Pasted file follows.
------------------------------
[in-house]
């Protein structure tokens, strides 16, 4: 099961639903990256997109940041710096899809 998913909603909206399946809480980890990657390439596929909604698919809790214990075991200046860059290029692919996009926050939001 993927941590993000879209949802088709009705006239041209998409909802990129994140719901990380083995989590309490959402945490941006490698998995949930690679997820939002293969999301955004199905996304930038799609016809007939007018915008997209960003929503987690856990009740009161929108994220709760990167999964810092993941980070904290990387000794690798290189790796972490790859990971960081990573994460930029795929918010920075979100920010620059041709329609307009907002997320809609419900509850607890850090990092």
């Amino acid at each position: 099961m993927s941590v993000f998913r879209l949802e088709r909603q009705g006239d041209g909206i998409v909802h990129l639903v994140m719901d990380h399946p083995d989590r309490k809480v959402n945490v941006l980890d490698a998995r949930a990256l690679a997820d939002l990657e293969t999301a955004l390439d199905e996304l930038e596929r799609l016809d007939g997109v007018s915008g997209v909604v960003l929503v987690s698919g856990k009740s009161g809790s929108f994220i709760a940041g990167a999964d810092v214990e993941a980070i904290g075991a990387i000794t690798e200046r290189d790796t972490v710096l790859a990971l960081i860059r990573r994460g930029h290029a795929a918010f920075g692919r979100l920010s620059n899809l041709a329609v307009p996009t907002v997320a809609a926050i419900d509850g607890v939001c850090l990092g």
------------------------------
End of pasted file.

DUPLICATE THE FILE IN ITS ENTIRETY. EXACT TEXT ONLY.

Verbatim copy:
[in-house]
């Protein structure tokens, strides 16, 4: 099961639903990256997109940041710096899809 998913909603909206399946809480980890990657390439596929909604698919809790214990075991200046860059290029692919996009926050939001 993927941590993000879209949802088709009705006239041209998409909802990129994140719901990380083995989590309490959402945490941006490698998995949930690679997820939002293969999301955004199905996304930038799609016809007939007018915008997209960003929503987690856990009740009161929108994220709760990167999964810092993941980070904290990387000794690798290189790796972490790859990971960081990573994460930029795929918010920075979100920010620059041709329609307009907002997320809609419900509850607890850090990092």
């Amino acid at each position: 099961m993927s941590v993000f998913r879209l949802e088709r909603q009705g006239d041209g909206i998409v909802h990129l639903v994140m719901d990380h399946p083995d989590r309490k809480v959402n945490v941006l980890d490698a998995r949930a990256l690679a997820d939002l990657e293969t999301a955004l390439d199905e996304l930038e596929r799609l016809d007939g997109v007018s915008g997209v909604v960003l929503v987690s698919g856990k009740s009161g809790s929108f994220i709760a940041g990167a999964d810092v214990e993941a980070i904290g075991a990387i000794t690798e200046r290189d790796t972490v710096l790859a990971l960081i860059r990573r994460g930029h290029a795929a918010f920075g692919r979100l920010s620059n899809l041709a329609v307009p996009t907002v997320a809609a926050i419900d509850g607890v939001c850090l990092g």